Lebanese banks shed bonds in ‘prisoner’s dilemma’

Bonds issued by Lebanon have taken a beating this week, as local banks unsure of repayment have offloaded them to foreign investors happy to take high risks for high returns.

Beirut’s $1.2bn eurobond that matures in March, and which is seen as a key test of whether the government will be able to service its huge debts, has dropped about 5 cents since Tuesday to 77 cents on the dollar. Analysts said the sell-off reflected local banks cashing out at knockdown prices in a scramble for foreign currency.

“The banks are obviously struggling,” said Luis Costa, head of Ceemea strategy at Citibank. “There is a lack of dollars in the banking sector and they’re very hungry for dollar liquidity.”

Wracked by popular protests over corruption and government mismanagement, Lebanon is one of the world’s most indebted countries, with a debt burden of some $88bn, or about 160 per cent of gross domestic product. It is struggling with simultaneous currency, fiscal, and economic crises, which have cut the street value of the Lebanese pound by at least 30 per cent against the official rate and pushed thousands into joblessness.

Line chart of cents against the dollar showing Lebanon's March-dated eurobond drops to record lows

Analysts said the banks’ dumping of the March 2020 eurobond was worrying, as until now the country’s financial stability has tended to hinge on co-operation between the government and local lenders, which buy up debt in both local and foreign currencies.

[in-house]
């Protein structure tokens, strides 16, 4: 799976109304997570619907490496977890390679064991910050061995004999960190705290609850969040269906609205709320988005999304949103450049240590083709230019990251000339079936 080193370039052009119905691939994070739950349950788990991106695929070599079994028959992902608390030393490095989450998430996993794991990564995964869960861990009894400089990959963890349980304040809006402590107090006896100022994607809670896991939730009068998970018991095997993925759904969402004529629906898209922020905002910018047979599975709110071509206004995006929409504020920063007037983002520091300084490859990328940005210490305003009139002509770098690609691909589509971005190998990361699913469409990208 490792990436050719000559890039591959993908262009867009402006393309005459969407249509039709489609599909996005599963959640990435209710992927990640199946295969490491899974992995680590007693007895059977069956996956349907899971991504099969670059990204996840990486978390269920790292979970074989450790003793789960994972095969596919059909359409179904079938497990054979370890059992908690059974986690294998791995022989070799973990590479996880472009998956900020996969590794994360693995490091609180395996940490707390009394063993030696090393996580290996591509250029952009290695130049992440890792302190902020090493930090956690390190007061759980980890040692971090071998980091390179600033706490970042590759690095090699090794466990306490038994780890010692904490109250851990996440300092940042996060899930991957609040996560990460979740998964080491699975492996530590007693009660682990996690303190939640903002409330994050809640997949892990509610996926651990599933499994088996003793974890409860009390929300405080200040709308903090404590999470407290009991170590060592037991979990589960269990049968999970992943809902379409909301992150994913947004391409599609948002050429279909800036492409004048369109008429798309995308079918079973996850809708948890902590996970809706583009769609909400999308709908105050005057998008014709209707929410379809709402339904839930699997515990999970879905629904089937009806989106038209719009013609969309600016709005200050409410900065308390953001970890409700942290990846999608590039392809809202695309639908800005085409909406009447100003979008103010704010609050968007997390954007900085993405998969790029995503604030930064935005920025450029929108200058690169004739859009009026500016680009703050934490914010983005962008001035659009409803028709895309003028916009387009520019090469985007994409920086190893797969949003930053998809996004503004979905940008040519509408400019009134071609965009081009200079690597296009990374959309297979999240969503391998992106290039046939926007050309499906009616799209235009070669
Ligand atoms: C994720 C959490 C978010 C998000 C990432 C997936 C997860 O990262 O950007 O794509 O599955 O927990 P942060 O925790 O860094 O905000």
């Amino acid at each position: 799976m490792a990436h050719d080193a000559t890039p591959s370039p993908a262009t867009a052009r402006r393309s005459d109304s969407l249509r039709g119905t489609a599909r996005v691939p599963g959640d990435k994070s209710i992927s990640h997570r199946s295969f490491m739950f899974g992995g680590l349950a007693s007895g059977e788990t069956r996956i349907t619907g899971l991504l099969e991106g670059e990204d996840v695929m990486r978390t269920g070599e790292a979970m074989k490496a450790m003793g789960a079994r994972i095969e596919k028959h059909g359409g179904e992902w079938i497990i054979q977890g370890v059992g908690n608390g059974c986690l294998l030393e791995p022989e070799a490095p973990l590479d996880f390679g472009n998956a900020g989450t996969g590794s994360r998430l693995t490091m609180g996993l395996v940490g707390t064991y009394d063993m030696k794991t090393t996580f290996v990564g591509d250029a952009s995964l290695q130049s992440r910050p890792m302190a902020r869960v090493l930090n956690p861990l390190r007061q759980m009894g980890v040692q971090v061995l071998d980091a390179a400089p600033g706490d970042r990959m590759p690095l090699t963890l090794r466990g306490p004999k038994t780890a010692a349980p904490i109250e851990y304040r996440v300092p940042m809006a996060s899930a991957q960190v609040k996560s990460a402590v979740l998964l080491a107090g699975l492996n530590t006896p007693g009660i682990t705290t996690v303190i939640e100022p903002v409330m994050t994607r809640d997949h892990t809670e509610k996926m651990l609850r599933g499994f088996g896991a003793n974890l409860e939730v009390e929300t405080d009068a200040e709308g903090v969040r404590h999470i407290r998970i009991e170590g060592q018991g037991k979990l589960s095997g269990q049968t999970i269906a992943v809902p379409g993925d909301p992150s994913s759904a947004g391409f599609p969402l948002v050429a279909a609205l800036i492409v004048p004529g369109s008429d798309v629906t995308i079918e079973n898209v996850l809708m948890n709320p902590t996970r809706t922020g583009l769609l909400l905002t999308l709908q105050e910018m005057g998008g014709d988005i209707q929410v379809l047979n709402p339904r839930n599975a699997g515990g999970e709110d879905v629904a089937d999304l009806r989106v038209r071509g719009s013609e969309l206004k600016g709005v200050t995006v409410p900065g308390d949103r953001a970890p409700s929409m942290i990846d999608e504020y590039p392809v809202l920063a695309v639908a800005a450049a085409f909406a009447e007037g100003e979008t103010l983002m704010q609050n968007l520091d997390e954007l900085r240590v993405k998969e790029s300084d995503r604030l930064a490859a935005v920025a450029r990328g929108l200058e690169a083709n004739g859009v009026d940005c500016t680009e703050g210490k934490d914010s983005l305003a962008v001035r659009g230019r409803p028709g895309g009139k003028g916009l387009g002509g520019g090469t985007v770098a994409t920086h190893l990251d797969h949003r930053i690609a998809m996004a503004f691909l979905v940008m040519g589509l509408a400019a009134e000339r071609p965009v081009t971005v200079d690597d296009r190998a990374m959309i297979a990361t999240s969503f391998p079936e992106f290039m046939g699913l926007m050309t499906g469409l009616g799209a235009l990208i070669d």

The theory was that a higher proportion of local rather than foreign debtholders would help in negotiating any restructuring, as neither side wanted the other to collapse. Now, the fear is that overseas bondholders will force tougher terms on the sovereign if it opts to restructure its debts, as has been the case in other emerging economies that have borrowed more than they can handle.

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Dan Azzi, a retired bank chairman, likened the local banks’ sell-off to the “prisoner’s dilemma” — a game theory paradox in which two individuals trying to protect themselves at the expense of each other end up leaving both worse off overall. By leaving their positions the local banks have “increased the probability of default for sure,” Mr Azzi argued.

According to calculations by Capital Economics, the most reliable indicator of ultimate recoveries from a sovereign default is the level of public debt compared with the size of the economy, around the time of a crisis. As such, the consultancy estimates that investors should prepare for haircuts of 60 per cent or 70 per cent.

Lebanon’s newly appointed cabinet is partially staffed by technocrats selected by political parties dominated by Iran-backed Hizbollah.

It faces a tough decision over whether to use limited foreign reserves to pay creditors and avoid default, or prioritise making the hard currency available to importers. Economists estimate Lebanon will need $5bn this year to cover its basic needs.



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